No info for you: A newspaper’s bid to keep a lid on online information

Independent Newspapers is fighting to keep the identity of anonymous posters on its Web site — secret. But one angry doughnut shop owner, whose Maryland store was the target of what he considers libelous and anonymous online speech on the newspaper’s Web site, is fighting to uncover — and discover — his critics.

To recap: A newspaper fighting to squelch information. Critics hiding behind anonymity. And no way available to seek civil remedies without knowing the identity of the culprits.

An excerpt from the Washington Post:

For advocates of strong protections for anonymous speech and the Internet, online chat rooms are the 21st-century successors to the town square and the political pamphlet.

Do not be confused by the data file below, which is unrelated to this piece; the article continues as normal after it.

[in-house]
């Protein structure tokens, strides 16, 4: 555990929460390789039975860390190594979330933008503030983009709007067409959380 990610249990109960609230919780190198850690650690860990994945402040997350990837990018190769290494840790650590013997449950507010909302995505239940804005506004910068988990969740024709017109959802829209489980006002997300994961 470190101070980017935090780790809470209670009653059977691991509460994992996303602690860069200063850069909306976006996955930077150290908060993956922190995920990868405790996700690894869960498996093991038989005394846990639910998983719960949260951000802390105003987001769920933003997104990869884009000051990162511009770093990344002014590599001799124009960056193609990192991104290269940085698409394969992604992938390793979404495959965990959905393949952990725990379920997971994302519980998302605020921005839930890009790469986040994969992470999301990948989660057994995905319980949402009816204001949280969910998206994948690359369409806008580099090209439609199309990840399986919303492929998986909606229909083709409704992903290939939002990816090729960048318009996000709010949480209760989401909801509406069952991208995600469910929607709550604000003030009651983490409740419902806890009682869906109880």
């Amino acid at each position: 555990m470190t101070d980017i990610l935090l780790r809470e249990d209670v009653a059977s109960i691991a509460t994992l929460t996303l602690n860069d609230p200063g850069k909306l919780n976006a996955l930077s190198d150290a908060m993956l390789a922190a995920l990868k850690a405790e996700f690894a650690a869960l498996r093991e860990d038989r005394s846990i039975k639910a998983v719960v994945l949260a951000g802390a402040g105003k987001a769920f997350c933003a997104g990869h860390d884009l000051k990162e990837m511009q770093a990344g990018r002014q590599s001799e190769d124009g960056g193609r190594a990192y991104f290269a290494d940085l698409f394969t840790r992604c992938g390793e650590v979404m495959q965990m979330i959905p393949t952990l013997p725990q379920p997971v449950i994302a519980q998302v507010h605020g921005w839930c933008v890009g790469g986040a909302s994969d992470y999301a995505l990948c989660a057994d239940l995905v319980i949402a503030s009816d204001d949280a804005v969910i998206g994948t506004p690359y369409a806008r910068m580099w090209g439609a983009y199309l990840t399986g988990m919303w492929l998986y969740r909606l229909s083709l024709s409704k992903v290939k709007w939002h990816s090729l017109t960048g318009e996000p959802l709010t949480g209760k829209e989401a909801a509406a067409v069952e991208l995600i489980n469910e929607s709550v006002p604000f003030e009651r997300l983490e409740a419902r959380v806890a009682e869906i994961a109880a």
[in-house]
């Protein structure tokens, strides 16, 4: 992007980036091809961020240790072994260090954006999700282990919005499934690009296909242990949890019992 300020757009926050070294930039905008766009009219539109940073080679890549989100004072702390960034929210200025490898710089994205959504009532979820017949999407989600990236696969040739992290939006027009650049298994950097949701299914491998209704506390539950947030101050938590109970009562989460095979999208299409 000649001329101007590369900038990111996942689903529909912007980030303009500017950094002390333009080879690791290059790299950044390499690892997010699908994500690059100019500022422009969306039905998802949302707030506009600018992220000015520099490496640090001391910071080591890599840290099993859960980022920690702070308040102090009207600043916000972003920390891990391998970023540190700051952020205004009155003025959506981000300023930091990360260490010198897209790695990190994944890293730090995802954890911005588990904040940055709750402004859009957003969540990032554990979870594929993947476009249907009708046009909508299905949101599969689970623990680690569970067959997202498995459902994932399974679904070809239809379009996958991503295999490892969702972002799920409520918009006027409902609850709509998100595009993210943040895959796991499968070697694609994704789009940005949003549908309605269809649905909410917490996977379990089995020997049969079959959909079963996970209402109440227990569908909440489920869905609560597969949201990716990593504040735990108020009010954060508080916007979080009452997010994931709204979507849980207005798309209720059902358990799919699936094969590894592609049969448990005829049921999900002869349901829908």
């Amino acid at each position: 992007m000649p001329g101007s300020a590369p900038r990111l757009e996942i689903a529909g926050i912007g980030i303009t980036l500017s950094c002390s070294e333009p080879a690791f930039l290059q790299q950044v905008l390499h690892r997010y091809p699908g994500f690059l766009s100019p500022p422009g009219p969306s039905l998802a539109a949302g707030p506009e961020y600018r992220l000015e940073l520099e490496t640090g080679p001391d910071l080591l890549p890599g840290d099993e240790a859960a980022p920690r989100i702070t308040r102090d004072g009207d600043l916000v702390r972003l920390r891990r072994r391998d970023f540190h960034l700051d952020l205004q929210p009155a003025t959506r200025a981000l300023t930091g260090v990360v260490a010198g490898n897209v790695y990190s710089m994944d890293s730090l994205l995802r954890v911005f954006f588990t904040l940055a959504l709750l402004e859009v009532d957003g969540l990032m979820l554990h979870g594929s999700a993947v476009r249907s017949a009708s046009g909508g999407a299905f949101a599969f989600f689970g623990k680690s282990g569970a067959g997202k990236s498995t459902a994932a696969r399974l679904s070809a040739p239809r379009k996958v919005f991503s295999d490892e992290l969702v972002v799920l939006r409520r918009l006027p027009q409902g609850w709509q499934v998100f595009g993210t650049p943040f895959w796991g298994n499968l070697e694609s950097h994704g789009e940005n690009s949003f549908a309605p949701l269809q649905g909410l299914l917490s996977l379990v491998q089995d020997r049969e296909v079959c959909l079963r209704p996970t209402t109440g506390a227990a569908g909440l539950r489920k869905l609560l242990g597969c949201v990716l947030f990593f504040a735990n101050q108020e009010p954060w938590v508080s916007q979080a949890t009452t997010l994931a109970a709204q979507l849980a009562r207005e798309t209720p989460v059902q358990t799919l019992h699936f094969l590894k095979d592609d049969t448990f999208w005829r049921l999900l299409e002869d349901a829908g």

“There’s a long tradition in U.S. history of at least anonymous political speech, and certainly when you contemplate the Internet and the new opportunities it offers, this is the way a lot of speech happens,” Sam Bayard, assistant director of the Citizens Media Law Project at Harvard Law School, said in an interview.

At the same time, however, many argue that the First Amendment should not become a shield for those responsible for defamatory remarks. The reach of the Internet has allowed anonymous speech to potentially influence more people than ever, compounding the harm of a false claim.

In the case of Independent Newspapers v. Brodie, the right to free speech has bumped up against the right to seek redress in court for civil wrongs.

Washington Post story here. AM Law Daily story here.

Sigh here.



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